Clinical characteristics and data collection

As potential determinants for postoperative HRQL patient characteristics, medical history and comorbidities, preoperative laboratory tests and preoperative HRQL were considered.

Data on age, gender, body mass index and preoperative laboratory tests were collected from the routine preoperative anaesthesia visit. Medical history, additive euroSCORE and postoperative complications were collected from the hospital’s electronic database for cardiac surgery patients. Registration of postoperative complications was conducted in the context of a national registry of cardiac interventions in The Netherlands (Supervisory Committee for Cardiac Interventions (Begeleidingscommissie Hartinterventies Nederland) [11]. Intraoperative data was collected from the computerized medical record (MetaVision 5.46.44, iMDsoft®, Düsseldorf, Germany). A manual review of the data was performed to check for accuracy and missing values by a member of the research team (LV). Missing data on laboratory values, medication use and surgical characteristics were fully completed by manually checking electronic patient records.

Outcomes

Primary outcome was change in HRQL 12 months after surgery measured with the SF-12 before surgery and at 1 year after surgery. The SF-12 is derived from the SF-36, a widely validated questionnaire including 36 questions on physical and mental well-being [12]. The SF-12 is a validated shorter version with 12 questions [13]. Questions include, but are not limited to items relating to overall health perception, being able to exercise, feeling at ease or feeling full of energy. Answers on these 12 items are converted into two norm-based scores ranging from 0 to 100, representing physical and mental HRQL [14]. Higher scores represent better HRQL. Additional file 1: Table S1 presents reference scores for the Dutch population.

Secondary outcome was a composite endpoint of any complication and defined as one or more of the following; new atrial fibrillation defined as rhythm disturbance requiring treatment including reanimation, defibrillation or medication; re-sternotomy, defined as reoperation requiring opening of the sternum; myocardial infarction, defined as presence of ≥2 of the following symptoms: prolonged typical chest pain, ≥ten-fold increase of cardiac enzyme levels, and new wall motion abnormalities and/or changes in two or more leads in at least two consecutive ECGs; deep sternal wound infection, defined as requiring surgical drainage or fixation, positive wound cultures or antibiotic therapy; and ischemic stroke, defined as an acute episode of cerebral, spinal or retinal dysfunction caused by infarction of the central nervous system lasting > 72 h.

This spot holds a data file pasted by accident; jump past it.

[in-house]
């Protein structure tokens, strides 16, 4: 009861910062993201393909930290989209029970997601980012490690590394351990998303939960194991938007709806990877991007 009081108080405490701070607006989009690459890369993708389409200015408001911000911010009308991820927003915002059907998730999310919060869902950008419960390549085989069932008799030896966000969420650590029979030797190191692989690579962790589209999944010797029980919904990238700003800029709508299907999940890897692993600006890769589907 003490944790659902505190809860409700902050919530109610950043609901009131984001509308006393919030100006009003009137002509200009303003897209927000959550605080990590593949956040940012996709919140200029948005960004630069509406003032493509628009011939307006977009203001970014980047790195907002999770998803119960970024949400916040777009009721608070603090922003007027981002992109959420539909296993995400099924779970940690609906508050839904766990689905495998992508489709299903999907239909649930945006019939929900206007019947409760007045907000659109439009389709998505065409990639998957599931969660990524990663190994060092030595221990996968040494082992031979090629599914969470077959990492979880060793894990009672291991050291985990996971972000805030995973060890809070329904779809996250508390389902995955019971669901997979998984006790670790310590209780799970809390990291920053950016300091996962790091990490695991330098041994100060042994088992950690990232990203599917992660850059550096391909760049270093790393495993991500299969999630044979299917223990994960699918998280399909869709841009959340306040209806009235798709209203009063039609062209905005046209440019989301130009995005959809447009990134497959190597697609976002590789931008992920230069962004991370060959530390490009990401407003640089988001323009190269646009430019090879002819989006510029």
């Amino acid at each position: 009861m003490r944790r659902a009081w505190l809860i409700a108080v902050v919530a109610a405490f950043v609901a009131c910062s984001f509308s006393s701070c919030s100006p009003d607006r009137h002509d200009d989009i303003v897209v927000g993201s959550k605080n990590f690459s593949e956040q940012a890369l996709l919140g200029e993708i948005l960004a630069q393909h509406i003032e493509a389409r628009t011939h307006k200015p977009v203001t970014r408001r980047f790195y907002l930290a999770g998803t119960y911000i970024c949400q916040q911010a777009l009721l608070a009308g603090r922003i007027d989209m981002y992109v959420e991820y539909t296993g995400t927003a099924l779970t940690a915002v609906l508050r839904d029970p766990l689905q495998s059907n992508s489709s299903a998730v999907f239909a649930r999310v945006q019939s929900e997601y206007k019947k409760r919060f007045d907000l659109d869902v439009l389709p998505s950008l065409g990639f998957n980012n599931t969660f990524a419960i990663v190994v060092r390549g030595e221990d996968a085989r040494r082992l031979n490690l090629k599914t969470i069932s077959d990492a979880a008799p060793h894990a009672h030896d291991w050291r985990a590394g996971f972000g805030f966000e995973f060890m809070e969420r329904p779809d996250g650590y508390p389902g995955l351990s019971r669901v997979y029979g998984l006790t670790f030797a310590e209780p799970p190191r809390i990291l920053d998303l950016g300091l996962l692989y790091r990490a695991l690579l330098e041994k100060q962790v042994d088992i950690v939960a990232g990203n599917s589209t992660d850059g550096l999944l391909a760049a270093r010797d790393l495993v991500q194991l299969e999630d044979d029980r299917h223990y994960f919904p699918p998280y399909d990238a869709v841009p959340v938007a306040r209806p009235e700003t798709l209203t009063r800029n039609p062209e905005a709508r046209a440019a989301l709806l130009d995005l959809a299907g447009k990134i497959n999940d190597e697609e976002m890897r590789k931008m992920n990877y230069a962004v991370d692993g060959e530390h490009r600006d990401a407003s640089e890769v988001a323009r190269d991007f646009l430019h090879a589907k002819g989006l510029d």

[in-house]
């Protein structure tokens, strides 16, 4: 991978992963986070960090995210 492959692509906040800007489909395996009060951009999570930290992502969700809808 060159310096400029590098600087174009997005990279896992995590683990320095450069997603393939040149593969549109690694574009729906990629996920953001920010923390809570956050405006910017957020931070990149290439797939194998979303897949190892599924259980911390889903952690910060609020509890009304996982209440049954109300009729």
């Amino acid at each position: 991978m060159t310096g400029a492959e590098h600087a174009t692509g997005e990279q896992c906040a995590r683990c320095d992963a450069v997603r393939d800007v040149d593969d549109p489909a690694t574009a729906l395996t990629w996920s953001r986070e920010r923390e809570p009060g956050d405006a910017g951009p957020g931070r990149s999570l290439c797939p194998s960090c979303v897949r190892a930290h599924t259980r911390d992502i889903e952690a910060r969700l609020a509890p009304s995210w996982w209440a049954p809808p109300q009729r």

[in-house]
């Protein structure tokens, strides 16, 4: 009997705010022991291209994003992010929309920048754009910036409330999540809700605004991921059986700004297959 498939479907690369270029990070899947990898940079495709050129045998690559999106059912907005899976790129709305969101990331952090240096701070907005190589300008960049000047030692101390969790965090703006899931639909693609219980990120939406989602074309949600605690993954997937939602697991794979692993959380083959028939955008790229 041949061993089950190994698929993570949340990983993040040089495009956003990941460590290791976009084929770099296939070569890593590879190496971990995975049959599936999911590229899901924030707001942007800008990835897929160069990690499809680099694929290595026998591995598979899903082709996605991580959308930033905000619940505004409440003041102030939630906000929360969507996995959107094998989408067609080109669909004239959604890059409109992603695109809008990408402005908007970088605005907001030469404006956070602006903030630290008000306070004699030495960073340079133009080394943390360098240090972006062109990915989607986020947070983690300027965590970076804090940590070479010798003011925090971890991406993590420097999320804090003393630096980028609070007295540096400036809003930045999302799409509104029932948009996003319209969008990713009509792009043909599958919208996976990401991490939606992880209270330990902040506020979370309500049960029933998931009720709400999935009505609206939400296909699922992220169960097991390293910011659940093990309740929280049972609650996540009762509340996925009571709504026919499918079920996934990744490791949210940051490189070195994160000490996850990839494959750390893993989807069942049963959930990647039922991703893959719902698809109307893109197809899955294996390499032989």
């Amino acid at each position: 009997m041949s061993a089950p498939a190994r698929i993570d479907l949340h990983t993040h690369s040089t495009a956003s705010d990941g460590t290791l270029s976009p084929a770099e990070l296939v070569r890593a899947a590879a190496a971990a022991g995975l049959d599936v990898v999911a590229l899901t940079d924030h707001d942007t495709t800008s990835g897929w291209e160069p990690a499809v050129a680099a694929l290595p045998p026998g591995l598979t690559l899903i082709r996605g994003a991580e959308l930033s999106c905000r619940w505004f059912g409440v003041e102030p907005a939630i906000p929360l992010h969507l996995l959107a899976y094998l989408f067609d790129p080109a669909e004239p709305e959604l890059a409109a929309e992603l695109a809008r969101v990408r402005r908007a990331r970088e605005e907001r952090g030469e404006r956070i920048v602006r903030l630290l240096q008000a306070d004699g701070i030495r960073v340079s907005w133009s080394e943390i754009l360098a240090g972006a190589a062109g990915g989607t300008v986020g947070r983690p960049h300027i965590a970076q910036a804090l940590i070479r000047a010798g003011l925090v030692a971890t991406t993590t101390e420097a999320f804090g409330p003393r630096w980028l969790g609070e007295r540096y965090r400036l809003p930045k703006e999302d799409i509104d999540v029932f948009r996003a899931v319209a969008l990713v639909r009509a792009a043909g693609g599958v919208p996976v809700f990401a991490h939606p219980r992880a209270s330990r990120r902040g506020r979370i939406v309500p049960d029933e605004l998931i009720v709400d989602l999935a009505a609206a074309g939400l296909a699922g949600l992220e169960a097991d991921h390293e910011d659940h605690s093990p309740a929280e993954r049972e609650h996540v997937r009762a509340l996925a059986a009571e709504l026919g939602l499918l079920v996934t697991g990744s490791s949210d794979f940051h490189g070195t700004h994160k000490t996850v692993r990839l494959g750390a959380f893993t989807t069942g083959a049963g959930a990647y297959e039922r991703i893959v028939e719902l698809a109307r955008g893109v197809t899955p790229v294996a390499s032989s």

Procedures

As part of routine care, SF-12 questionnaires were sent by mail to all patients before surgery and were collected at the time of hospital admission. Twelve months after the operation a questionnaire was sent by email to each surviving patient. This study was carried out as a retrospective analysis of data collected for quality assessment purposes. In this process no second request was made to retrieve a missing questionnaire when a patient did not respond.

Statistical analysis

Data are presented as frequencies and percentages of total for categorical data, as mean ± standard deviation (SD) for normally distributed continuous data and as median and interquartile range (IQR) for non-normally distributed continuous data. Normality was tested using visual inspection of histograms and Kolmogorov-Smirnov test. Scores for preoperative HRQL were compared to the Dutch population mean using a one sample t-test. A paired sample t-test was used to compare preoperative HRQL to scores at 1 year after surgery. A delta score was calculated for change in HRQL by subtracting preoperative SF-12 scores from postoperative SF-12 scores. A positive delta score represents an improvement in HRQL.

To study the clinical relevance of the difference in HRQL a threshold value was used to compare groups. As standard threshold values are lacking in CABG surgery for the SF-12 questionnaire, we based our threshold value on two articles using the SF-36 in elderly patients undergoing CABG or aortic valve surgery. Welke et al. defined a clinically relevant change as a difference of ≥5.42 points in physical or ≥ 6.33 in mental HRQL [15]. Jansen-Klomp et al. used a cut-off point of ≥2.5 points [16]. As with the SF-12 questionnaire the HRQL could increase or decrease as much as four points by changing the results of a single question, we set the threshold value at 5 or more points decrease or increase to ensure a clinically relevant change. Subsequently, the study cohort was stratified in three groups according to change in HRQL: worse, no change or better HRQL. Differences between the three groups were tested using Chi square test for dichotomous or categorical variables and one way ANOVA or Kruskal Wallis test for continuous data depending on normality.